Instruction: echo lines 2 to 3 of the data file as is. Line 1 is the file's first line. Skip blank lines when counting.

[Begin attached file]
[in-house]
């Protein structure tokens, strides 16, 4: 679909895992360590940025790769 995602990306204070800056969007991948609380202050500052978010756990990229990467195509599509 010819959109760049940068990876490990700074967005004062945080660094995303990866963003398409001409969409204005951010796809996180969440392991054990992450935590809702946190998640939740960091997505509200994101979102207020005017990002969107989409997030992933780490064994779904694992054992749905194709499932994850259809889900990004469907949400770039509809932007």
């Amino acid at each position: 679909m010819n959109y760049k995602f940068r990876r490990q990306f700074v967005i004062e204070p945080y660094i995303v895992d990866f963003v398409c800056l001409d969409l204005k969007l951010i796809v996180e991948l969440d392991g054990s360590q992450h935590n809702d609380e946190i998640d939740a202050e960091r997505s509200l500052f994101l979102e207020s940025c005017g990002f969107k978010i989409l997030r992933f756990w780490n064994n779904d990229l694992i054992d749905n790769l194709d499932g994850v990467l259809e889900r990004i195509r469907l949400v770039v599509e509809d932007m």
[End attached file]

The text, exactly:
């Protein structure tokens, strides 16, 4: 679909895992360590940025790769 995602990306204070800056969007991948609380202050500052978010756990990229990467195509599509 010819959109760049940068990876490990700074967005004062945080660094995303990866963003398409001409969409204005951010796809996180969440392991054990992450935590809702946190998640939740960091997505509200994101979102207020005017990002969107989409997030992933780490064994779904694992054992749905194709499932994850259809889900990004469907949400770039509809932007």
């Amino acid at each position: 679909m010819n959109y760049k995602f940068r990876r490990q990306f700074v967005i004062e204070p945080y660094i995303v895992d990866f963003v398409c800056l001409d969409l204005k969007l951010i796809v996180e991948l969440d392991g054990s360590q992450h935590n809702d609380e946190i998640d939740a202050e960091r997505s509200l500052f994101l979102e207020s940025c005017g990002f969107k978010i989409l997030r992933f756990w780490n064994n779904d990229l694992i054992d749905n790769l194709d499932g994850v990467l259809e889900r990004i195509r469907l949400v770039v599509e509809d932007m």